What is a “Preliminary Physical Audit”?
Preliminary Physical Audit
At the beginning of your policy year, an on-site audit may be performed to review operations, classifications, and exposures. The auditor will review a representative base period in order to project exposures for the full policy term.
We are starting to see an uptick in preliminary physical workers compensation policyholder audits. Rather than waiting until the policy year-end audit to address any potential classification or payroll issues, carriers are looking for corrections at the beginning of the policy year.
Why are they doing this?
There are two main reasons. The first is to make sure that the insured is using proper classifications and the second is to make sure that appropriate payroll amounts are being attributed to the correct classifications. Both of these reasons collectively, decrease the amount of uncollected premiums as a result of improper classifications or underreporting of payroll.
Most “voluntary” workers compensation carriers do not perform preliminary audits, although they are permissible according to the policy terms & conditions. We are seeing most of them carried out by the servicing carriers of the various state “Assigned Risk” workers compensation programs. These servicing carriers are also known as the residual market, for those companies who for one reason or another have trouble getting voluntary coverage. (Hazardous industries, having higher than usual loss history or having poor safety and loss control programs are some examples of companies that use the residual markets.)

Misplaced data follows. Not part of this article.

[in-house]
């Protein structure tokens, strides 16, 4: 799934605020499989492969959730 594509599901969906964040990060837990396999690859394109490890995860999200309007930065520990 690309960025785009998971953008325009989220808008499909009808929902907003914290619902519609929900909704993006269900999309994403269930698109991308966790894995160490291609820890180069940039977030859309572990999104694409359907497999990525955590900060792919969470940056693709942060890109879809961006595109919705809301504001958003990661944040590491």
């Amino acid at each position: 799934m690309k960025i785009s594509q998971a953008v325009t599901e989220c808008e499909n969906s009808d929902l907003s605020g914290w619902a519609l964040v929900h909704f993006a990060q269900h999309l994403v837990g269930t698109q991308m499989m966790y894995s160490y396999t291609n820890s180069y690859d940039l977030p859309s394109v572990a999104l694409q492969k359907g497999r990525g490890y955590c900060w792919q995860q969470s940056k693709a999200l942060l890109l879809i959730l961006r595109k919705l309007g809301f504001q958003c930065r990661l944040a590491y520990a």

Most payroll and employee hour tracking reports are automated and readily available through payroll processing companies. These reports help to ensure that companies eventfully pay the correct amount of workers compensation premium. However, it is not unheard of for underreporting to take place during the year. Some insurance carriers are trying to collect the proper premiums at the beginning of the policy year instead of waiting until the final audit.
Employee classifications can have a drastic impact on workers compensation premium as the rates are significantly different from class to class. For instance, the Massachusetts “Clerical” (code 8810) rate per $100 of payroll is $.09, whereas the rate for “Iron or Steel Erection” (code 5040) is $54.08 and there are hundreds of classifications with rates in between. Purposeful misclassification is a criminal act. However, there are many ways to interpret what an employee does as his “governing” classification. It is natural for the policyholder to want a lower rated class and for the carrier to want a higher rated class.
If you have any questions as to what the proper payroll run rate should be or how to properly classify your employees please reach out to us and we would be happy to assist you. It is important to keep in mind that you can and in certain instances should have your broker at any audit, not just a workers compensation preliminary audit. We are always available to assist you.
At Cleary, we will evaluate your business exposures and work with you to develop a comprehensive plan to safeguard your business. Give us a call today at 617-723-0700.